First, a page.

Training a Horse the Classical Way - Page 6 - The Horse Forum
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post #51 of 59 Old 09-24-2009, 07:36 AM
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I think this has been asked before, but will you post a picture of Joe? I love reading these descriptions and it would be great to see Joe to "put a face to the name." Also, being a sheltered American, I don't have the best idea of what his breeding/"cobbishness" looks like.

My horse makes a funny groaning sound when you ask her to do something she doesn't want to. I can picture Joe with his nose in the air, with a similar attitude to Ada groaning.

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post #52 of 59 Old 09-24-2009, 09:26 AM Thread Starter
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Hannah - look up my profile - there are photos of Joe there.

He is the one with the white blaze on his forehead and the knowing smile.
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post #53 of 59 Old 09-24-2009, 09:41 AM Thread Starter
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In Britain there is a wealth of national breeds.
A cob is a descendent of the vanners - the horses used to pull delivery carts for milk and coal etc before WW2,
Some have Shire blood, others have Irish draught or Welsh Cob blood.
Many blacks are based on Dales or Fell ponies.
Height usually 16H max, stocky, bit butts, lots of power.
Some have been lightened by crossing with Thorobreds.
They are known as "cold bloods" - as against "warm bloods".
They are the horsey equivalent of the mongrel dog.
They by temperament are canny, knowing, crafty, devious, stubborn and for that reason they are often salt of the earth. Good sorts.

Joe was probably a Galloway - a farmer's horse used on the farm for ride or drive and pulling the plough. Joe himself worked in a trail riding centre.

Nowadays we are all fussed about the breeding and the registration but cobs go on because the gene pool from which they have been drawn is much wider. What you have to watch out for with this type of horse is temperament - they can be devils, they can be angels.

Joe was both a devil and an angel. He was perhaps at his best with children. He was immensely strong and very sure footed.

The head shot caught his mood.

I miss him.
Barry G
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post #54 of 59 Old 09-28-2009, 09:54 AM Thread Starter
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LESSON 6 Straight talking.

Tuesdays were by now personal fulfilment days for Joe. Fairy Lightfoot was groomed and tacked up and taken into the arena to do his Military Twostep - just like the poncie warmbloods that performed last weekend on the telly. Except of course, that the Joe was no warmblood. The Tutor reckoned that she was going to get Joe up to “Preliminary” standards within 12 months. If a dressage program included 360 degree wheelies to the left followed by a quick belt up the arena, then maybe our Boy could win - but elegance in motion - that was not my Boy’s way. But we’ll see, Joe always tried to please if he could.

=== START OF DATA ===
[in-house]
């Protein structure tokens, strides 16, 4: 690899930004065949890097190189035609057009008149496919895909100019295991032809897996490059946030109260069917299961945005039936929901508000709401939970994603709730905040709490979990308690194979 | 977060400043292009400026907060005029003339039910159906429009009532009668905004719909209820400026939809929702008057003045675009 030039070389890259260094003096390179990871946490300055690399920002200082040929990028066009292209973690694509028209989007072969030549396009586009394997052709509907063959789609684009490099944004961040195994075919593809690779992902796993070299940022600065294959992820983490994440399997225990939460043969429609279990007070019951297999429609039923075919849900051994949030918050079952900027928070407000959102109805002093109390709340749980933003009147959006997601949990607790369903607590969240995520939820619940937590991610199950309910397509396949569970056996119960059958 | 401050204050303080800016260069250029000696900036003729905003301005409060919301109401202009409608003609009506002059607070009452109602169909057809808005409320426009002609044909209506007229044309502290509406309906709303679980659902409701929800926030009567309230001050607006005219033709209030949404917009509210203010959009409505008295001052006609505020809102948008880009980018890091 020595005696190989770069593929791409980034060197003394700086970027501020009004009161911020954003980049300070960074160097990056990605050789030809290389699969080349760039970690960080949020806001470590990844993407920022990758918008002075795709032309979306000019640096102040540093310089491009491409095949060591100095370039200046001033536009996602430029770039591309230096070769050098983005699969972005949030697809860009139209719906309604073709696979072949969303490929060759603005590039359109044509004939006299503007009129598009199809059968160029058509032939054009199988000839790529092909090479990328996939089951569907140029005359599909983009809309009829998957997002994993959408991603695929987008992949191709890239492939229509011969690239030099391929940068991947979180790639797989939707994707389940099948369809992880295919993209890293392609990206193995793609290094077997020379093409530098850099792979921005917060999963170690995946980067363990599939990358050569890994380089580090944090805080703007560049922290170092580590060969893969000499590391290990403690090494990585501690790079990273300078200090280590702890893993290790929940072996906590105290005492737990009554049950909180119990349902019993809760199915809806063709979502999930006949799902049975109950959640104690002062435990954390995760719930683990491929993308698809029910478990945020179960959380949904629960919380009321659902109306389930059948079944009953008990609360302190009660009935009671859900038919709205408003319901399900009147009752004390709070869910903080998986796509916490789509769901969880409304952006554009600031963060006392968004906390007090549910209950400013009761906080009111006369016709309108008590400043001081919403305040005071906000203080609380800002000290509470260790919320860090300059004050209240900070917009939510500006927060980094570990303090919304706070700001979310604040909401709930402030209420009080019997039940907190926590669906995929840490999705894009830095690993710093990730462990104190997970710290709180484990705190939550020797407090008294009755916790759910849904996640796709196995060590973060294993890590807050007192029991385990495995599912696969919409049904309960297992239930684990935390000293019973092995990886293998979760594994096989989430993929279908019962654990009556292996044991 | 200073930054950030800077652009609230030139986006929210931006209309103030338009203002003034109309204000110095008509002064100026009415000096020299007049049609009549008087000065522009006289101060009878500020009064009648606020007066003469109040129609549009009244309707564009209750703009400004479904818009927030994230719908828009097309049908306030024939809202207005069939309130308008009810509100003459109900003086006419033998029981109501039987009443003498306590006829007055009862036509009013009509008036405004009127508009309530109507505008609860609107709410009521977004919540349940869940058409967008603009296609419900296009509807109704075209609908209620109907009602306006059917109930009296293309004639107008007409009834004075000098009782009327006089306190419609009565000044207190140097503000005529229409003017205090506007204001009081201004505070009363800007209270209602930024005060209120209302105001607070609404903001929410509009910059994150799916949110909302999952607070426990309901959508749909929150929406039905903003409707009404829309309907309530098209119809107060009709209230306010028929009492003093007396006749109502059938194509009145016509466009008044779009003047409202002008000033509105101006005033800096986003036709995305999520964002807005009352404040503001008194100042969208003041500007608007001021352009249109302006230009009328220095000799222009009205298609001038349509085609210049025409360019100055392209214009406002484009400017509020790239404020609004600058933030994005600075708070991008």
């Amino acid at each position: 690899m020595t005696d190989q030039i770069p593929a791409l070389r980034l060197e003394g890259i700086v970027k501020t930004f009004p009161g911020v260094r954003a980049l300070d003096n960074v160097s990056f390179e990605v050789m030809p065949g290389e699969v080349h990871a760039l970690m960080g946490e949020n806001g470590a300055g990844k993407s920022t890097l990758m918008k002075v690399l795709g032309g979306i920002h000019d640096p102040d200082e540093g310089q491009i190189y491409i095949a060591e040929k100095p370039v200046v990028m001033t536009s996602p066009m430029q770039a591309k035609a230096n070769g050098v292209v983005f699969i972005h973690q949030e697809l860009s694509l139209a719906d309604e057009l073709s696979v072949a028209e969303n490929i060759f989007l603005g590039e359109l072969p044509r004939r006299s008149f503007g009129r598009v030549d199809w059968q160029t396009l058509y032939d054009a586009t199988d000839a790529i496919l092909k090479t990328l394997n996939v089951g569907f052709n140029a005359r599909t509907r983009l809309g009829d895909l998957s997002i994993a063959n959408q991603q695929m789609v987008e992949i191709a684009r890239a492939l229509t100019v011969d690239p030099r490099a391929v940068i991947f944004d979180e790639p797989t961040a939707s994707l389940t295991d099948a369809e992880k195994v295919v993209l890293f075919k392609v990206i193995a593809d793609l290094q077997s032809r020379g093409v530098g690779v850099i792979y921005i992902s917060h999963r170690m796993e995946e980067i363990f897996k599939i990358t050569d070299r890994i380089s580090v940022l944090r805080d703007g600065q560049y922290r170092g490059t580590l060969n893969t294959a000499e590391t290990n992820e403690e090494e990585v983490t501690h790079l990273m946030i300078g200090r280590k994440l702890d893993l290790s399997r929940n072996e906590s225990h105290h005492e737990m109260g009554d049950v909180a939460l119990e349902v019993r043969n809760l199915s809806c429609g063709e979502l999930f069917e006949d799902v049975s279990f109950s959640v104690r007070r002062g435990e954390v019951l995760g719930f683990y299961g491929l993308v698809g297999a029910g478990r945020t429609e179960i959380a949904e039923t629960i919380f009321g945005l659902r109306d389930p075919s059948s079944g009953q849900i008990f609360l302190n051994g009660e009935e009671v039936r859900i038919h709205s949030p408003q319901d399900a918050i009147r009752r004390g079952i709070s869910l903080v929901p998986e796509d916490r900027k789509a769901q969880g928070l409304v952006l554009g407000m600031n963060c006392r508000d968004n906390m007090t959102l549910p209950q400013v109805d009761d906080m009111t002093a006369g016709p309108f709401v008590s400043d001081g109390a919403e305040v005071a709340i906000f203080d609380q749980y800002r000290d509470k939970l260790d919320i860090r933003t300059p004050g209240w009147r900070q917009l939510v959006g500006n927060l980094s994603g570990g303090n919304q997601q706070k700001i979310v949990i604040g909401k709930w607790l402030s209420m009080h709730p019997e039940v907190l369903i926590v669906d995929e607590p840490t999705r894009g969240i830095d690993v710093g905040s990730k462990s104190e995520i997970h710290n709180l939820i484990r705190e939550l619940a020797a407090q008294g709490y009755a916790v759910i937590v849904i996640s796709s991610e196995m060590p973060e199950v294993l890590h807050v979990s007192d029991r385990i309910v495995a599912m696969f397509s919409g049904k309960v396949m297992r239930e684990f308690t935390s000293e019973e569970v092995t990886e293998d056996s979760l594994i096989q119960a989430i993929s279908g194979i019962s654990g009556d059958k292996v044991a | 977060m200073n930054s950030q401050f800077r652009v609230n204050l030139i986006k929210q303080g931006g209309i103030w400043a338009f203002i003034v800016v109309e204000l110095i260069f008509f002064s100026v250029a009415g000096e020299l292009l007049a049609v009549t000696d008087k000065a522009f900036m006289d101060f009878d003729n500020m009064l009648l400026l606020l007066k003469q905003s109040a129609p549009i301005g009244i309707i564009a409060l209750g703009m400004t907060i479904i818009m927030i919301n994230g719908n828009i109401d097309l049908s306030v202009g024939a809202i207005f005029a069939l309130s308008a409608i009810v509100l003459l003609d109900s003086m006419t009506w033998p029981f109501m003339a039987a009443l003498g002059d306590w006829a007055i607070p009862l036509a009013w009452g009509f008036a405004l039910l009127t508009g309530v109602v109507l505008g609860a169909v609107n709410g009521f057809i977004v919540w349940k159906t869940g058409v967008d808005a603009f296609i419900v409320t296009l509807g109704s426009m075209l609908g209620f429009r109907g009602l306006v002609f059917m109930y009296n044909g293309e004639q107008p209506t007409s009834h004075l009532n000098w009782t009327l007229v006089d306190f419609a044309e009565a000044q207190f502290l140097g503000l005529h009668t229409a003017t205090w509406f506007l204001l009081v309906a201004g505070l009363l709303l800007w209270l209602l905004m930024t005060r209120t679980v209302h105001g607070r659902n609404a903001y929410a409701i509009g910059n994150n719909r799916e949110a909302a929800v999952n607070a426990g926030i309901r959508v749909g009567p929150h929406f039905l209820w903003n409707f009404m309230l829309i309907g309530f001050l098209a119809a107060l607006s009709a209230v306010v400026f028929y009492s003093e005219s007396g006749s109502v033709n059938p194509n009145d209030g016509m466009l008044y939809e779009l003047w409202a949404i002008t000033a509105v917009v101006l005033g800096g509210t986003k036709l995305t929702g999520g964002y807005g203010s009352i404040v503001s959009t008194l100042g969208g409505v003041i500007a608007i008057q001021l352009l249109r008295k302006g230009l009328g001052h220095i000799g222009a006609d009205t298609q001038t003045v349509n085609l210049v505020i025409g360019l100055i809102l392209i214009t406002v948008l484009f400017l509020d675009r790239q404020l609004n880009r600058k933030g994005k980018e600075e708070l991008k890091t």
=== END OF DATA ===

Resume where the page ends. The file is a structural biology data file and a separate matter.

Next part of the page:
That week the lesson focussed on me again. By then it was not just my back or my hands or my looking down through Joe’s ears - it was my legs. I had got to get the legs to reach down towards the ground, so that if the horse were taken away, then I could still stand up. Just imagine, I had got to wrap my thighs around the Boy’s ample chest and then allow them to drop down perpendicularly toward the ground in such a way that the heels were below the ball of the foot. At the same time the centre line of the foot should run parallel to the centre line of the horse. Now if I had swivels instead of joints then this might have proven to be easier but the joints I had were made for walking and the undoubted fact that I waddled like a duck when walking was undeniable. My mother could have genuinely called me Flat Foot Freddie instead of Barry which she so often used to say was the closest she could have named me to “Ba” - short for you know what. I was a wartime baby.

So, after the Boy had done his regular set of exercises, I climbed aboard and managed to get in just one circuit of the arena at the walk before I was pulled up short by the Tutor. Then came the (wo)manhandling. The ankle was bent around, the knee pushed this way and that and then came one special neat little wrench which was particularly excruciating. This Tutor obviously could have got a job in Henry V111’s torture chamber - she would not need to have used the rack. Finally it seemed the leg was in the right position - the fact that I felt like a peg wrapped around a towel on a clothes line was irrelevant. Seemingly if I wanted to sit on Joe correctly and ride properly, then I must learn how to sit up straight and, what’s more, I must hold the correct position throughout the ride.